This was going to be the election where the energy from Trump-era protests moved off the streets and into the voting booths.
So, how did it go?
Let’s just say that at a polling place on the Penn Charter School campus in East Falls — that’s Ward 38, Division 11 — there was plenty of parking. The same was true elsewhere, although there were also signs in some places of a late-evening surge.
Calculations based on incomplete returns showed that turnout was tracking toward 16 percent, an improvement over comparable years.
“It’s been light,” said local Democratic committee co-chairperson Rose DiSanto, a little wistful at the numbers. “We’ve all been much more galvanized since November.”
At midmorning, 33 of 438 registered voters had cast ballots. That’s 7 percent of the division electorate. The hope was that that would improve during the day, since the division generally doubles the citywide average.
By Tuesday evening, it didn’t seem that the city average would be all that impressive, despite gorgeous spring weather and an open race to replace District Attorney Seth Williams, who was indicted on corruption charges.
“It’s a low-turnout election,” district attorney candidate Rich Negrin said after casting his ballot in East Falls.
He was one of seven candidates seeking the Democratic nomination, which typically equates to general-election victory because of the party’s huge advantage in registration. Beth Grossman ran unopposed on the Republican ballot.
At the city public health center at Broad and Lombard Streets, the long lines of November’s presidential election had vanished. At 7:15 a.m., soon after the doors opened, poll workers far outnumbered the single voter in the room.
The same was true elsewhere, people wondering what happened to the vigor that accompanied the presidential balloting.
“Every vote we make can have a big impact,” said Linda Saltford, who cast her ballot at Penn Charter. Just ask Al Gore or Hillary Clinton — both of whom won the popular vote but lost the presidency in the Electoral College.
Saltford thinks it’s time to try to boost turnout by making big changes in how Americans vote. Some can’t afford to take off time from work, she noted. Why not hold voting on Saturdays? Or make election days official holidays?
Research by Jonathan Tannen, a director at Econsult Solutions Inc., studied turnout in the Democratic primaries and found, not surprisingly, that competitive elections drew more voters than noncompetitive ones.
The race for district attorney was competitive in 2005 and 2009, while Williams ran unopposed in 2013. In this year’s competition, Tannen wrote, the hope for turnout was the roughly 100,000 or so Democratic voters who came out in 2005 and 2009.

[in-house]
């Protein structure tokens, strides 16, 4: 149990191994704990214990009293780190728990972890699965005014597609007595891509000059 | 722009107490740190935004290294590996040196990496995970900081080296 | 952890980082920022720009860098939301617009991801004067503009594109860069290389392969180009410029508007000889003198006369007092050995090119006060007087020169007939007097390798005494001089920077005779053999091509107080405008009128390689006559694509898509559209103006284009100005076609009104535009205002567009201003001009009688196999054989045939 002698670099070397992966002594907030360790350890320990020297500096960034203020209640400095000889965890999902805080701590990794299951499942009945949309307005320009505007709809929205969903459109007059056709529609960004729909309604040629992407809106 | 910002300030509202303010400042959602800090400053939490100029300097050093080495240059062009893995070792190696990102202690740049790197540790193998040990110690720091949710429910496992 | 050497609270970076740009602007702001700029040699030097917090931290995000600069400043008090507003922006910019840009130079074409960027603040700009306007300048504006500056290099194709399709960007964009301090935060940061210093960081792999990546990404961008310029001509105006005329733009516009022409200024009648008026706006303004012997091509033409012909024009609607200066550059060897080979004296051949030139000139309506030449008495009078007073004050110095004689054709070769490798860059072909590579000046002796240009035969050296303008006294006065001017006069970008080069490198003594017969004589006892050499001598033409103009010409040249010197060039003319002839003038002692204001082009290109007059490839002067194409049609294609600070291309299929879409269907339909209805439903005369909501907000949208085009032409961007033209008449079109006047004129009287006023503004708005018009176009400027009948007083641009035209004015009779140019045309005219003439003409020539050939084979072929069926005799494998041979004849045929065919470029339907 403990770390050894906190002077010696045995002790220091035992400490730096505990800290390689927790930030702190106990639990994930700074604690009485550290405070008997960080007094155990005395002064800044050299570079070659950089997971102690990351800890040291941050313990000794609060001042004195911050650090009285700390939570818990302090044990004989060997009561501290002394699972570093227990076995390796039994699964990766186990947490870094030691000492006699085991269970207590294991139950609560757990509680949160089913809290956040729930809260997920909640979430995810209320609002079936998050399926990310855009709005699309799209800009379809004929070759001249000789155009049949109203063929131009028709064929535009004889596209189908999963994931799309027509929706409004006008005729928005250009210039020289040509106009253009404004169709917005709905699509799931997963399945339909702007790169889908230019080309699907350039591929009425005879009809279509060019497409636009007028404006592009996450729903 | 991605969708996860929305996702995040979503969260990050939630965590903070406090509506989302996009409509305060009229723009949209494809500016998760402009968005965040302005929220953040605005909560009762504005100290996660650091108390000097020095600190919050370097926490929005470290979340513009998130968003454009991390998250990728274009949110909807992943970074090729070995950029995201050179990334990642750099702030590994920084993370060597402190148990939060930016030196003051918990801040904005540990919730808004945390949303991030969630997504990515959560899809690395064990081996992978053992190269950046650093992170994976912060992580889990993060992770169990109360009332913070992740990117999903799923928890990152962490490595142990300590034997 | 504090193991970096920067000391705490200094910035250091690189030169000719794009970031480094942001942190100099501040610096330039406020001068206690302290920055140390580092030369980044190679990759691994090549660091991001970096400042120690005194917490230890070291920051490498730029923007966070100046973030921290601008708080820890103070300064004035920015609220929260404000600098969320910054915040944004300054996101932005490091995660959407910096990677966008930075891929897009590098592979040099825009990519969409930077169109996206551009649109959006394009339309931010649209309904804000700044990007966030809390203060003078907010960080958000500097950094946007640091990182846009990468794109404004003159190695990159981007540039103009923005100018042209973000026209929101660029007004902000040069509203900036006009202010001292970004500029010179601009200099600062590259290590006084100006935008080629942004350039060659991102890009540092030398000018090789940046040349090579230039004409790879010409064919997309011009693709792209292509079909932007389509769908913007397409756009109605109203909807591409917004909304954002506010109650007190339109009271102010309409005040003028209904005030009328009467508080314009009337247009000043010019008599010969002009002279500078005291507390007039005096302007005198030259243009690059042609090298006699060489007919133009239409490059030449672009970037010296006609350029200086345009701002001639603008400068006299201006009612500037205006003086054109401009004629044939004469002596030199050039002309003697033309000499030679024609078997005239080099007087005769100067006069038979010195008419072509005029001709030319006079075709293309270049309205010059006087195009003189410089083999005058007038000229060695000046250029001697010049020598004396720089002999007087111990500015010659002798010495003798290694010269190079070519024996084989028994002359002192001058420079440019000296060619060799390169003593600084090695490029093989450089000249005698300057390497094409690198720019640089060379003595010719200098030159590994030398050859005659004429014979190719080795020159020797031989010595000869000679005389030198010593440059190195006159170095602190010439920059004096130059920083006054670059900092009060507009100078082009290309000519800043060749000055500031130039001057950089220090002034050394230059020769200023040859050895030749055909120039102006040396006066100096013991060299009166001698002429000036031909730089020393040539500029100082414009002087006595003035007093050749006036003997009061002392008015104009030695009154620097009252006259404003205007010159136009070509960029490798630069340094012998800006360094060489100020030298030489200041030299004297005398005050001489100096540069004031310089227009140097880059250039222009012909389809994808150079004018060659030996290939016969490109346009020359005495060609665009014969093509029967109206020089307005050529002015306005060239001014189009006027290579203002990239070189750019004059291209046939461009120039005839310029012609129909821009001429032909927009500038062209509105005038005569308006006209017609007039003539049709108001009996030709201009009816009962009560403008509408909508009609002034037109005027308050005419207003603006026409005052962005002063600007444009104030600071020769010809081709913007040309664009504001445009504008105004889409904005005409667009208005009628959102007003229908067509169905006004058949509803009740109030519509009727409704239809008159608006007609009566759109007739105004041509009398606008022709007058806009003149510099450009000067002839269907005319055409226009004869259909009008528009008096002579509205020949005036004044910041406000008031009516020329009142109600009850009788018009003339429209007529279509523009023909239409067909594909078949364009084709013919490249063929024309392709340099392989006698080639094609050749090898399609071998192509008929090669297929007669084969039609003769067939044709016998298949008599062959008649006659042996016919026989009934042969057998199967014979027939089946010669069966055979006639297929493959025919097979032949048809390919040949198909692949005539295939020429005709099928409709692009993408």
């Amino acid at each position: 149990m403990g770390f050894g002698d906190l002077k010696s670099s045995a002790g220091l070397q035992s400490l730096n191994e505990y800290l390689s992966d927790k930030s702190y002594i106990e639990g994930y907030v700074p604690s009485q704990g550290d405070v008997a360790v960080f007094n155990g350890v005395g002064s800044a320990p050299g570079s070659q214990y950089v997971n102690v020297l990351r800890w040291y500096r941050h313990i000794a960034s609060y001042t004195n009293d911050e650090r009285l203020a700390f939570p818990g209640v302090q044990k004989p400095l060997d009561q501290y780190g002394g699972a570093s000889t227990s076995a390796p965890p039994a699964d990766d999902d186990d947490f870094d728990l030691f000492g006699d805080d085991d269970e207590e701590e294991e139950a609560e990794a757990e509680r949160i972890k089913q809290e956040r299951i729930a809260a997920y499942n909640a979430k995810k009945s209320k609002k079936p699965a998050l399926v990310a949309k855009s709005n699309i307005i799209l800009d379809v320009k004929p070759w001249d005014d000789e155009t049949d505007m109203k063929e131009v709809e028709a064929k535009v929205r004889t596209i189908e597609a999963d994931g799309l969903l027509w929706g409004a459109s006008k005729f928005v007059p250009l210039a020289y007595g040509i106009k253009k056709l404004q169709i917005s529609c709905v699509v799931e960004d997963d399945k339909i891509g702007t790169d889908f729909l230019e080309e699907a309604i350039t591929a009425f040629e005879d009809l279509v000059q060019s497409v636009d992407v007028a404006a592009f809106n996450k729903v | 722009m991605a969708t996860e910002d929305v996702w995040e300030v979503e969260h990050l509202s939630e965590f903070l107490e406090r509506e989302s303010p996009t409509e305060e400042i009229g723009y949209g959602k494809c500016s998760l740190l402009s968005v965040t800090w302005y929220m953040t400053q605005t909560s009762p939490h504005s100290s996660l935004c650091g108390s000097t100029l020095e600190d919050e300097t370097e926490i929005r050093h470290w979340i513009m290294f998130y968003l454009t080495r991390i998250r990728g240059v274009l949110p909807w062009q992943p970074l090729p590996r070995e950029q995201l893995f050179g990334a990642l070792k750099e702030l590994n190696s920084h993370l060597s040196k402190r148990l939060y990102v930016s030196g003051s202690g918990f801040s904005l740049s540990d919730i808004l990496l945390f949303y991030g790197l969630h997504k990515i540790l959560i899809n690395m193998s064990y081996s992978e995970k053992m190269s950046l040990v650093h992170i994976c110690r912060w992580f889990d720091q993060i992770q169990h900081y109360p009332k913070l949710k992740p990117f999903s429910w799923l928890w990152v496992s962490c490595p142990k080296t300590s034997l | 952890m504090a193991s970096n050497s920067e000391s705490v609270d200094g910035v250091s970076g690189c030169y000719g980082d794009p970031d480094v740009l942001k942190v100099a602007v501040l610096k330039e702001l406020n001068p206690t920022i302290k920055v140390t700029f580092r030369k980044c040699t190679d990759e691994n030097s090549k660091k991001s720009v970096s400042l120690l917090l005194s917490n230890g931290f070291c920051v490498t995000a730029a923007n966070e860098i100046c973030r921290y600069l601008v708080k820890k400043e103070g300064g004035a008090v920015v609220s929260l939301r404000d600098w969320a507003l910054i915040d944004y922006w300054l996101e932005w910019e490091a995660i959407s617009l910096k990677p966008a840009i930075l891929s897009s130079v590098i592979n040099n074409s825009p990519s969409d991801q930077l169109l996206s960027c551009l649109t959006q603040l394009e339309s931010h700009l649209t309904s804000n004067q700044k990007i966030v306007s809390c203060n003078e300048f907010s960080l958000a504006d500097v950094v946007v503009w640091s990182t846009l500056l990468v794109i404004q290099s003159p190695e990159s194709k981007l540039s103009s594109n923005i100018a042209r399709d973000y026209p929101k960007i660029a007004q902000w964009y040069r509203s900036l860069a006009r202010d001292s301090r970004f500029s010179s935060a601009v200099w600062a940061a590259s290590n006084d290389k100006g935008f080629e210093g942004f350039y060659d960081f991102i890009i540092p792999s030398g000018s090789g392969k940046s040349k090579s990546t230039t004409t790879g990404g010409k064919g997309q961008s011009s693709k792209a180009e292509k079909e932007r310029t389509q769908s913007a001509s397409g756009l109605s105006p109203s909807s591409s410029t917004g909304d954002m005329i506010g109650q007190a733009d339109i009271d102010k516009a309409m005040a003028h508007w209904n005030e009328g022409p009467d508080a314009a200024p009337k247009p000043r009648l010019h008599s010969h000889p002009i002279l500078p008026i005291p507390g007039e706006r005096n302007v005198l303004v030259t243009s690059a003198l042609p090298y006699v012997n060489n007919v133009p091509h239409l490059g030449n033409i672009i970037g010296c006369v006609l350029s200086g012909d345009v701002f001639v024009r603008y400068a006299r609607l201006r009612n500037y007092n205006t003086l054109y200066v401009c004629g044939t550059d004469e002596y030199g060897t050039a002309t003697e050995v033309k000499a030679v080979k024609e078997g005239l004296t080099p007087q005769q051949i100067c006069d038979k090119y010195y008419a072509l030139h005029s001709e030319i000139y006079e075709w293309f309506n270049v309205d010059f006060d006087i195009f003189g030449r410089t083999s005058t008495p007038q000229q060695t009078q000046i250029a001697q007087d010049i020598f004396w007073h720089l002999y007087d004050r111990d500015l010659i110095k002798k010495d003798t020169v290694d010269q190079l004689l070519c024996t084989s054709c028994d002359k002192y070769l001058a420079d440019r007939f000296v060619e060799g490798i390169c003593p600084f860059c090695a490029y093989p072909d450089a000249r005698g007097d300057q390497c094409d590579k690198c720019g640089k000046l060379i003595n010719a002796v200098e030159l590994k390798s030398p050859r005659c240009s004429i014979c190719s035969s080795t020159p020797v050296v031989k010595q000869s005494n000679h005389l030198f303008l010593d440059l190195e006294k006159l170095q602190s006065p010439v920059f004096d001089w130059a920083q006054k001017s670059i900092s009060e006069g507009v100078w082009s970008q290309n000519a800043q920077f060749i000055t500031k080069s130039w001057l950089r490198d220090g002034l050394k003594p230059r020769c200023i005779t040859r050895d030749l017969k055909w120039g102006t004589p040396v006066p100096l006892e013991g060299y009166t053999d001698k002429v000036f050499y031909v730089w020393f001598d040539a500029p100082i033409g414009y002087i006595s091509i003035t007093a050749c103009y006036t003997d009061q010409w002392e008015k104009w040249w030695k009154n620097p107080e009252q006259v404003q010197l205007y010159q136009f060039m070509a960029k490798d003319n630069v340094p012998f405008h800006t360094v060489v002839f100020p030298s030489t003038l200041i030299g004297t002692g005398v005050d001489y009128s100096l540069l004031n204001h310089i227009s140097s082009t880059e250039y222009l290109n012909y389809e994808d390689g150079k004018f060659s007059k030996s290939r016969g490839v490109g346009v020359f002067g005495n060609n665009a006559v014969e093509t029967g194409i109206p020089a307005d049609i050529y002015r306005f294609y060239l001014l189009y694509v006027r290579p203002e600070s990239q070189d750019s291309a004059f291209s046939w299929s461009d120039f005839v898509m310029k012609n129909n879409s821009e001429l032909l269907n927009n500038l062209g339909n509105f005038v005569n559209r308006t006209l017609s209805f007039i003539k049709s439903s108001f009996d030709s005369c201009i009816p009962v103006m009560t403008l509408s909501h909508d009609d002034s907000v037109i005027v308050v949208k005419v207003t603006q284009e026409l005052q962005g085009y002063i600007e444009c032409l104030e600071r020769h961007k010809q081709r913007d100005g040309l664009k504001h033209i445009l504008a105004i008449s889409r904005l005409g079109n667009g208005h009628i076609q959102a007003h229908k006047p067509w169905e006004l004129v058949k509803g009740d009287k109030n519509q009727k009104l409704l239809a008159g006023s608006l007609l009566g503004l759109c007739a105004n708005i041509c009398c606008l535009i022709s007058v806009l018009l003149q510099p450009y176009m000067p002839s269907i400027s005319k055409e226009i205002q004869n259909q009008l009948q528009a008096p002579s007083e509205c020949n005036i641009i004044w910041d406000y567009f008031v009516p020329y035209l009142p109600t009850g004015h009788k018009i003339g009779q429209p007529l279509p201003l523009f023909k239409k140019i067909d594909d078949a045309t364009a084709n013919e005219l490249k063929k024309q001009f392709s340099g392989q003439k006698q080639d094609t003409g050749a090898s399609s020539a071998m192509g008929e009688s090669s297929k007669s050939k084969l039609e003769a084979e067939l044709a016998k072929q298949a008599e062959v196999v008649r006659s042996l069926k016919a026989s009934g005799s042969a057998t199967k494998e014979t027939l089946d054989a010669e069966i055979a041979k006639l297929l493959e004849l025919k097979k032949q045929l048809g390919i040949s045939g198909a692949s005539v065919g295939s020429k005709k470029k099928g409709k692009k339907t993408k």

On Tuesday at the Falls of Schuylkill Library, Ward 38 Division 18, exactly 69 of 541 registered voters had cast ballots by lunch time. That’s about 12 percent — low, but moving higher during the day.
“Slow but steady,” said poll worker Debi Armstrong. “We just have civic-minded people who are really engaged.”
In November, Andrea Highbloom of Center City waited two hours to vote for president at the Land Title Building on Broad Street. On Tuesday, she walked right in.
“It’s a shame,” she said. “I think it's important to be involved in local elections, and it’s inspiring to see people on social media pushing one another to get out and vote.”
About 180 people had voted there by 6 p.m.
Some political observers thought that in a big, liberal city like Philadelphia, the resistance to President Trump might begin to take electoral form.
About 50,000 people — women and men — jammed the Ben Franklin Parkway on Jan. 21 for the March on Philadelphia, which coincided with dozens of marches nationwide and the main Women’s March on Washington that drew at least 500,000.
This week, before the polls opened, Beth E. Finn, a Philly Women Rally organizer in charge of social media, said the mission was to transfer activism from the street to the ballot box.
She sent out scores of messages and posts, hoping to boost turnout. People understand that marching won’t mean much if it’s not followed by electoral action, she said.
On the Penn Charter campus, beside the squash courts, two voting booths stood side by side. There was no line, no waiting, and not many voters.
“It’s slow,” said Mary Flournoy, the judge of elections.Staff writers Chris Brennan, Julia Terruso, and William K. Marimow contributed to this article.